Emerald Vista offers a spectacular view of Talimena Scenic Drive, the Poteau River Valley, Cedar Lake, and Lake Wister, a corps of Engineers impoundment of the Poteau and Fourche Maline rivers. The town of Heavener can be seen in the distance.
Geographic names such as “Poteau,” “Fourche Maline” and “Kiamichi” indicate the influence of early French explorers, fur trappers and traders. In the French language, Fourche Maline means “treacherous fork” and Poteau comes from the French word meaning “post” where traders tied their canoes. The name Kiamichi originates from the French word for “water bird.” In fact, “Ouachita” ios the French spelling for the Indian word “Washita,” which means “good hunting grounds.”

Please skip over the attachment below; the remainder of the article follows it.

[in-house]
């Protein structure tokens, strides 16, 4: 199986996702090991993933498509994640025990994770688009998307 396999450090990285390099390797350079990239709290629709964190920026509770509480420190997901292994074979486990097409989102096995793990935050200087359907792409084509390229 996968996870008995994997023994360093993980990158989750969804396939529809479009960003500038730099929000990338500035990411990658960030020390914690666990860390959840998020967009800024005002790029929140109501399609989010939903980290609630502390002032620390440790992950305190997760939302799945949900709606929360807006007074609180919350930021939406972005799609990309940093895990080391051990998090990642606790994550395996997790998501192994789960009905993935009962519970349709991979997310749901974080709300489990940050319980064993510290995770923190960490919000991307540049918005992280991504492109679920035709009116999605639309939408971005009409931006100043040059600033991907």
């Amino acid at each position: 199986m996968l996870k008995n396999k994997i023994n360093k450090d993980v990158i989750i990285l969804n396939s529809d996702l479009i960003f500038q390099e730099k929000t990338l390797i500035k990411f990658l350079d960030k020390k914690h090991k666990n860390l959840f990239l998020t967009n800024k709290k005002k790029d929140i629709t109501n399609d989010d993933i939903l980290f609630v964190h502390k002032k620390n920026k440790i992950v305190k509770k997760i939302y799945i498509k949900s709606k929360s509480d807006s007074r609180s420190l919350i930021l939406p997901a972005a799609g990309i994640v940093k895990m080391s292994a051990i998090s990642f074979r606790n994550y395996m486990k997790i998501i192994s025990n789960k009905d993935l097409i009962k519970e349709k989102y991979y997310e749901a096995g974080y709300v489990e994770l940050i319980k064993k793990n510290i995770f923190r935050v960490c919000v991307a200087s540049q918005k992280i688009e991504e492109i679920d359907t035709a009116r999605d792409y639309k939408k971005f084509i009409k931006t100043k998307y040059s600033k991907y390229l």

In 1884, the town of Heavener was known as Choctaw city. Its population of 200 included Choctaws and a few white settlers. The Choctaws called the surrounding area “Prairie of Tall grass.” The town centered around an artesian well which attracted travelers who camped on the road. The principal source of livelihood was lumber.
In 1896, when the Kansas City Railroad came through, the town was renamed in honor of Joseph Heavener who lived in a log cabin on a hill above the well. He was the owner of the land on which the town was established. As an intermarried citizen, he was an Indian arbiter and peacemaker.